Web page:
To favor an evolution of the financial ecosystem towards a new equilibrium well balancing innovation and financial stability, our stance at the Banque de France is both to support regulatory reforms and to play an active operational role.
Regulatory reforms should aim at nurturing innovation while ensuring that it is subject to the “same activities, same risks, same rules” principle.
Accordingly, the Banque de France supports the adoption of several key pieces of legislation that are currently being discussed by the European Parliament and the Council. First, the draft Digital Operational Resilience Act (DORA), which is set to improve the financial sector's digital operational resilience by harmonising the applicable requirements and by making certain critical IT services providers, including cloud services providers, subject to direct regulation. Second, the European Commission proposal for a Markets in Crypto-Assets (MiCA) regulation.
But to be truly efficient in a digital era, regulation and supervision of the financial system must rely on international cooperation to avoid arbitrage risks, and ensure the soundness of the interconnected financial system. This is why we at the Banque de France see it very important to strongly engage with our European and international counterparts, to achieve the same level of requirements and enforcement.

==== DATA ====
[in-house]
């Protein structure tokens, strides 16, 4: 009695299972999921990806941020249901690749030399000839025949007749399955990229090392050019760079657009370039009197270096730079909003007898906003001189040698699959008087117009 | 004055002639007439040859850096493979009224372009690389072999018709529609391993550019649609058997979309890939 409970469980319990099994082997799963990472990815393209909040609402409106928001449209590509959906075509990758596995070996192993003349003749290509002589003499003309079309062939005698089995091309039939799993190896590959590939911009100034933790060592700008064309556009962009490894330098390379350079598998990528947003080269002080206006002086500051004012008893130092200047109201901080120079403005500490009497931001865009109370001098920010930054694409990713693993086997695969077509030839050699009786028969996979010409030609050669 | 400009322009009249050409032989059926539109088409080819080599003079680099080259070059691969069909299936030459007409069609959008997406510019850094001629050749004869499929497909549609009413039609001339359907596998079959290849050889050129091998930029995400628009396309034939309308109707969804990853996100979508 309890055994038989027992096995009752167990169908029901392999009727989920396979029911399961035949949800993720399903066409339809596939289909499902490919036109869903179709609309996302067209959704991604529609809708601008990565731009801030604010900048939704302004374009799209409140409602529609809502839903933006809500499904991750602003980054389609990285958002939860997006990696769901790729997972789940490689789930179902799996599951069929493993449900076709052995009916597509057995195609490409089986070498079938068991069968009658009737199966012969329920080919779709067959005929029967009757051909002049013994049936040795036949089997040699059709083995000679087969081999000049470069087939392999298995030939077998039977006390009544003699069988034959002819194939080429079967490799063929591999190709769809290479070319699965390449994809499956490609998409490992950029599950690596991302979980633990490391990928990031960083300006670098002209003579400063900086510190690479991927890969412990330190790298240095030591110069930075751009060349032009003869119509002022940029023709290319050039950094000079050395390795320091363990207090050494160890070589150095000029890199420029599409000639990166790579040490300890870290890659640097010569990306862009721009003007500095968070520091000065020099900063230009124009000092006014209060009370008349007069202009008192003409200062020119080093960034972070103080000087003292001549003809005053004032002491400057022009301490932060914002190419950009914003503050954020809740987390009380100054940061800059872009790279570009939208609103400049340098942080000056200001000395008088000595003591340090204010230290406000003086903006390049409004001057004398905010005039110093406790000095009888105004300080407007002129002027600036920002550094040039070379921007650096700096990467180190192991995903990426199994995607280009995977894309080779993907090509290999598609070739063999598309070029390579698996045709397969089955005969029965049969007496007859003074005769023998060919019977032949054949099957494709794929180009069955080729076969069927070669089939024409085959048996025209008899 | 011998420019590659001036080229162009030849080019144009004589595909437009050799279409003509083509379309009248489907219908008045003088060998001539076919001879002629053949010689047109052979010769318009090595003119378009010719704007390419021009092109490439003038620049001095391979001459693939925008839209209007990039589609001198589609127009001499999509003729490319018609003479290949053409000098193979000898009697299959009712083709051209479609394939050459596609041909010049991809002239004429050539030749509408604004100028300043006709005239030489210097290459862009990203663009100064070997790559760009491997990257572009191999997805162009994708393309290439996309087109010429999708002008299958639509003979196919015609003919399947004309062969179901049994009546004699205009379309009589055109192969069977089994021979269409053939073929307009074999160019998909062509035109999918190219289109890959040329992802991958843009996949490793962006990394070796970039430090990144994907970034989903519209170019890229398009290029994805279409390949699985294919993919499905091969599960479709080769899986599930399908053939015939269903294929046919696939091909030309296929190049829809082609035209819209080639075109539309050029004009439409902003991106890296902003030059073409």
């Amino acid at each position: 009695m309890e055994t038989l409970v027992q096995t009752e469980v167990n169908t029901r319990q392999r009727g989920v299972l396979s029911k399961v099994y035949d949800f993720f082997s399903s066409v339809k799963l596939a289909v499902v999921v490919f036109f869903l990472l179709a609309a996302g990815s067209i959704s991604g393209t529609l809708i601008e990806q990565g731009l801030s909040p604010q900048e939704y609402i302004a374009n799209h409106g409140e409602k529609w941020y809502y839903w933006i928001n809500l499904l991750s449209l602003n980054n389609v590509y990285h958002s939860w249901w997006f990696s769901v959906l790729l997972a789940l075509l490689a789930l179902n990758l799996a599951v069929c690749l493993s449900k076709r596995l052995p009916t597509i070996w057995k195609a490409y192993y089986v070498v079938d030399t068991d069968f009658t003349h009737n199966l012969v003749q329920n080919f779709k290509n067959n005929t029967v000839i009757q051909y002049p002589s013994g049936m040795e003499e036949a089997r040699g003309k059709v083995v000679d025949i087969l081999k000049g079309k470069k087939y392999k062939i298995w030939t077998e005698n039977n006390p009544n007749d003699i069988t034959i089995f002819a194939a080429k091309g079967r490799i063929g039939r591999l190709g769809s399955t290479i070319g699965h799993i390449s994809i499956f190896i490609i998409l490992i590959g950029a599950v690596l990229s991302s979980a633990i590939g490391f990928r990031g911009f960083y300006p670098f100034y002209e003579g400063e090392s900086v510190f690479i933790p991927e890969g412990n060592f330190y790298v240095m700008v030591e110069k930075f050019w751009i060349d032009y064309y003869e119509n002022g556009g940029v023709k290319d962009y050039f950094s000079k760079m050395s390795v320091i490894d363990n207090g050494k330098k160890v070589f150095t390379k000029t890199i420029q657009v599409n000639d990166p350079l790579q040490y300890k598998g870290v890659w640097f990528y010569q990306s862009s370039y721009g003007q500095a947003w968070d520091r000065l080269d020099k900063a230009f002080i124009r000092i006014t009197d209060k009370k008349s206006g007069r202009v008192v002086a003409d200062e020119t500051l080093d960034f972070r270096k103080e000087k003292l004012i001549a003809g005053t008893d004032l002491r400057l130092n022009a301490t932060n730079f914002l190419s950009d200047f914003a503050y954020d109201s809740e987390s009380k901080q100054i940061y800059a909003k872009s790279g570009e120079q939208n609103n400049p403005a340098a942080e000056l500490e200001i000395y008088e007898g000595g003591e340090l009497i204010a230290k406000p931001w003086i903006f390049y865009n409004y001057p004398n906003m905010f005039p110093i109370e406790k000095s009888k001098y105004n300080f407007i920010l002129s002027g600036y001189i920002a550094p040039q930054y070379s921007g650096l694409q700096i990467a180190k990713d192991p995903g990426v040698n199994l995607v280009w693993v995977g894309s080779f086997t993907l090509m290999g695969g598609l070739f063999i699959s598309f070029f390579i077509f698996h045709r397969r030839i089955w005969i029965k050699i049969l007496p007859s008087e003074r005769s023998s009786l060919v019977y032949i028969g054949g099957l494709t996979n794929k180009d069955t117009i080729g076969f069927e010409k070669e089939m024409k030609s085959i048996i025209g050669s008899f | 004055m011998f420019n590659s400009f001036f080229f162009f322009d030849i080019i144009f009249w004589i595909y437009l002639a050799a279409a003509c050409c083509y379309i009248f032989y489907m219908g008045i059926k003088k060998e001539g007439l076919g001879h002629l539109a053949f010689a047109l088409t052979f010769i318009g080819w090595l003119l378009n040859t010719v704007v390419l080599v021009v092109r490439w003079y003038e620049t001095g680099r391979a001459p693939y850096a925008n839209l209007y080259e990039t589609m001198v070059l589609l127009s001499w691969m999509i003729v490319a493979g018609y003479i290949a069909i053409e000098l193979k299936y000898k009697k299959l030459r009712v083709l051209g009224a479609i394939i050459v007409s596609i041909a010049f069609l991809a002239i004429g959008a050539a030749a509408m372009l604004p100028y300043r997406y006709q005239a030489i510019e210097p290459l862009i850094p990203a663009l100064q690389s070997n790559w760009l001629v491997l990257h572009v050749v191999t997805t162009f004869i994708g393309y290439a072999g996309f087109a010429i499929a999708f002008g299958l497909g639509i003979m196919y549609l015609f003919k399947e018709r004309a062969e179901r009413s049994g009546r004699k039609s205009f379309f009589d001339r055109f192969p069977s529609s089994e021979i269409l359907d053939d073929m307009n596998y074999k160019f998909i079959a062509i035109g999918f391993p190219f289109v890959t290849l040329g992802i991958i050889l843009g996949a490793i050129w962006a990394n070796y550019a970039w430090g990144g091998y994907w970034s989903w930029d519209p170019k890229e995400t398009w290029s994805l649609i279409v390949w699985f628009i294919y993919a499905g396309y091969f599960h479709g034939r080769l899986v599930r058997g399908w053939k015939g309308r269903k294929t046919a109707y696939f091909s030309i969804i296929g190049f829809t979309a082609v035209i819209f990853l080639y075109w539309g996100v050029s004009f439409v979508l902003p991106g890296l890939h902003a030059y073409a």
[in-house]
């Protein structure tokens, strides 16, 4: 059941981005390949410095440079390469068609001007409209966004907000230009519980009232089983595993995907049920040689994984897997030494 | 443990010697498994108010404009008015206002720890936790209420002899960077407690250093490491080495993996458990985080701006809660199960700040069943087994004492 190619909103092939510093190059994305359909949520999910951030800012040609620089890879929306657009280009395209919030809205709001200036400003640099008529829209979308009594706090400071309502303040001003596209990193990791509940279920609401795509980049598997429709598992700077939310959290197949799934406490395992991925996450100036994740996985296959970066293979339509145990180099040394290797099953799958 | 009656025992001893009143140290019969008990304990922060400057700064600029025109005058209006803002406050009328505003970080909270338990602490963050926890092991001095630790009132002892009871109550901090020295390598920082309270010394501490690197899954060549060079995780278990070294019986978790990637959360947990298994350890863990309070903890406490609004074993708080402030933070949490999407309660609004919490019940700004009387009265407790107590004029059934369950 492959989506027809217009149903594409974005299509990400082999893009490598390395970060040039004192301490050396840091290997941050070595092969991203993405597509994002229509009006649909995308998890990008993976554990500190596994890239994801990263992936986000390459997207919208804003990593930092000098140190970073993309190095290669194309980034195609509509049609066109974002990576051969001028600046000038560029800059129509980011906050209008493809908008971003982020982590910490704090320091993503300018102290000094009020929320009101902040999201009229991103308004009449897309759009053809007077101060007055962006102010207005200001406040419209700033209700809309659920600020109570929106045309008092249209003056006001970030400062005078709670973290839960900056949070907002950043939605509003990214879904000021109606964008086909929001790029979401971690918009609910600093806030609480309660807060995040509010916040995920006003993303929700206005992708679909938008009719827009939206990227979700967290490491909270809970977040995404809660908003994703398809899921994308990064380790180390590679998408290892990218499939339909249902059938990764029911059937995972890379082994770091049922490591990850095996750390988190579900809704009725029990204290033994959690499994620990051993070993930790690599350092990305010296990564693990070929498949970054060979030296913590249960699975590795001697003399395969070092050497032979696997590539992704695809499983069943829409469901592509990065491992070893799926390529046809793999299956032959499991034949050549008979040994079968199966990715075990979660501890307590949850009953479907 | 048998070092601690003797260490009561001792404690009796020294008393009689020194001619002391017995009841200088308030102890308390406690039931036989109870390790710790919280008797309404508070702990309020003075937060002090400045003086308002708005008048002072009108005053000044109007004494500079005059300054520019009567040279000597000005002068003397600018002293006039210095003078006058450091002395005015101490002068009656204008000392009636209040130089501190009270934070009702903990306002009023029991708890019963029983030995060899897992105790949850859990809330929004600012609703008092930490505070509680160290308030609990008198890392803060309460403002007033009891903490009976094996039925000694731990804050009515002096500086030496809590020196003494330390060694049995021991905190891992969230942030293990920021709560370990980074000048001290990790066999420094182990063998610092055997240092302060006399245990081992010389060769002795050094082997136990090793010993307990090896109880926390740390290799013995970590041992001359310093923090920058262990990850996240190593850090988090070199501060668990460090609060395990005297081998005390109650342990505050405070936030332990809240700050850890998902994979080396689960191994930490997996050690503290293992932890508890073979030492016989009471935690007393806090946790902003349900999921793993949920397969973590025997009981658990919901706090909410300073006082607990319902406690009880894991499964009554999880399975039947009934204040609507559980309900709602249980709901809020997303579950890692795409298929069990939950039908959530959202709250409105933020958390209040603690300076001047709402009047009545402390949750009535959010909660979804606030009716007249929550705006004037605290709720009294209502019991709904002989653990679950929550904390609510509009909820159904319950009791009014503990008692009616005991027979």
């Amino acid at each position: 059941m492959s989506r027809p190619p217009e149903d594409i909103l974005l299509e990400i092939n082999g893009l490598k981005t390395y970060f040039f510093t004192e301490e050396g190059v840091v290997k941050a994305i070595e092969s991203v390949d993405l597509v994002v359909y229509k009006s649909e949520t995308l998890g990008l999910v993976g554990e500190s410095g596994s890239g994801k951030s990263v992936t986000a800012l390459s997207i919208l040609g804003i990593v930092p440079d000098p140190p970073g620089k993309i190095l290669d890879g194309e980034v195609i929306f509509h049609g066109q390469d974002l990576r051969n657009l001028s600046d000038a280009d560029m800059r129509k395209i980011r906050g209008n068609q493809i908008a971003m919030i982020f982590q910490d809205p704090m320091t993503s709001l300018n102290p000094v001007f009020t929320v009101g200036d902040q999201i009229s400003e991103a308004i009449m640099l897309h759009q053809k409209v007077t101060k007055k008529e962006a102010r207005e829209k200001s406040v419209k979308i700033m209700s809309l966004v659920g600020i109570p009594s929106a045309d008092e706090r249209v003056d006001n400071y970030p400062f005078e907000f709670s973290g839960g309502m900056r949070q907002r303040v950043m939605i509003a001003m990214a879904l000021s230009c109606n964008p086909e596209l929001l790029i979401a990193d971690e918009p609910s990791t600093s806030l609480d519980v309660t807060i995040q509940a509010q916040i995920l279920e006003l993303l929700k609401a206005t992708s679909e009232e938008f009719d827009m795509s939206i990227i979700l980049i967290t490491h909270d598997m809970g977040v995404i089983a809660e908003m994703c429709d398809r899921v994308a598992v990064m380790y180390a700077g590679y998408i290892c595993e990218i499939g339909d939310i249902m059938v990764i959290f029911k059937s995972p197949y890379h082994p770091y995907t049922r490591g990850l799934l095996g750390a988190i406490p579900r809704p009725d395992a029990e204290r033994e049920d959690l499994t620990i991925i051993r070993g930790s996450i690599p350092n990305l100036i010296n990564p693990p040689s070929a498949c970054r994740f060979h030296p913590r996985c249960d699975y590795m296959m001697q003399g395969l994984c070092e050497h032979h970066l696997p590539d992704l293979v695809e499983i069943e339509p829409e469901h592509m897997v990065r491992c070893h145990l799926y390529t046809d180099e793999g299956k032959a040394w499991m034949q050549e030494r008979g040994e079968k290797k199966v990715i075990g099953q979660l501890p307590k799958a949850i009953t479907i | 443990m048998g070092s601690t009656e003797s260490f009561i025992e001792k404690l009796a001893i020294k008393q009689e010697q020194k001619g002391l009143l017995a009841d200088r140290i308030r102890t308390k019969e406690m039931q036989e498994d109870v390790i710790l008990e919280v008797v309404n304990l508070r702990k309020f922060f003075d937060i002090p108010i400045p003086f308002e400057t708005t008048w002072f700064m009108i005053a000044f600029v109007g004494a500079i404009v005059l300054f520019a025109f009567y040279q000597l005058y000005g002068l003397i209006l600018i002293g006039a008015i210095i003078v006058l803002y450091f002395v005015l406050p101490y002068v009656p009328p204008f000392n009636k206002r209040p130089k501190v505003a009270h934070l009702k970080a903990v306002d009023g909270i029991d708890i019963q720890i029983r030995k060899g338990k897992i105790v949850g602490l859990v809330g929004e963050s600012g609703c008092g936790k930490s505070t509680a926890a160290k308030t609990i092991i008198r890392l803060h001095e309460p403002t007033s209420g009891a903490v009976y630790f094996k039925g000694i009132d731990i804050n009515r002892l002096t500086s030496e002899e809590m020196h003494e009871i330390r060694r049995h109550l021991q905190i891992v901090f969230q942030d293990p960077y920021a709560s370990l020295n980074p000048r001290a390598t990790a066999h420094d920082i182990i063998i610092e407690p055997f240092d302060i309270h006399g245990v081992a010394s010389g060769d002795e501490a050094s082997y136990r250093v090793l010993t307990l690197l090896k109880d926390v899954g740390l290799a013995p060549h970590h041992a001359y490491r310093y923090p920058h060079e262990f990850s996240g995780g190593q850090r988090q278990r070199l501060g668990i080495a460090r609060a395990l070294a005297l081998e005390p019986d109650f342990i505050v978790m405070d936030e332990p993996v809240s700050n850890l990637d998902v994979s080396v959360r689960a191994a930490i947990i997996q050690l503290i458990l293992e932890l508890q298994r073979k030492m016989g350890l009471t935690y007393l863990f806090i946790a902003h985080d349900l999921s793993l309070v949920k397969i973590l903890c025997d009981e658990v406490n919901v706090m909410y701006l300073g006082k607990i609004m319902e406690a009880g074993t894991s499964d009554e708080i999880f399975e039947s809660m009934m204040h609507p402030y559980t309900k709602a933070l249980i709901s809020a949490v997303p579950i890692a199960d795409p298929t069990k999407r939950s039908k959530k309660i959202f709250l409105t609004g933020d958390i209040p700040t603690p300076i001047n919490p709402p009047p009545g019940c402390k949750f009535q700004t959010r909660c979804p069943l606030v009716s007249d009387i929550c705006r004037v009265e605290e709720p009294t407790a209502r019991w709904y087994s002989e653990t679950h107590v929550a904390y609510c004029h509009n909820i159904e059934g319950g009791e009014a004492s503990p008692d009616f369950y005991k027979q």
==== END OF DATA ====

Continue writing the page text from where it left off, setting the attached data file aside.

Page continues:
As an operational stakeholder of the financial sector, we are also committed to facilitating private initiatives that use technology as a way to improve financial services. Our open innovation LAB, is fully mobilised to facilitate and accompany each initiative that has the potential to address new business needs. For instance, our Fintech & Innovation Unit in ACPR organized in 2021 a Tech Sprint with fintechs, companies and academics to enhance the public knowledge of artificial intelligence and algorithms. We also support the European Payment Initiative (EPI), which seeks to provide Europeans with an everyday payment solution based on mobile components and instant credit transfers to address all use cases, achieving further European integration in a sovereign way.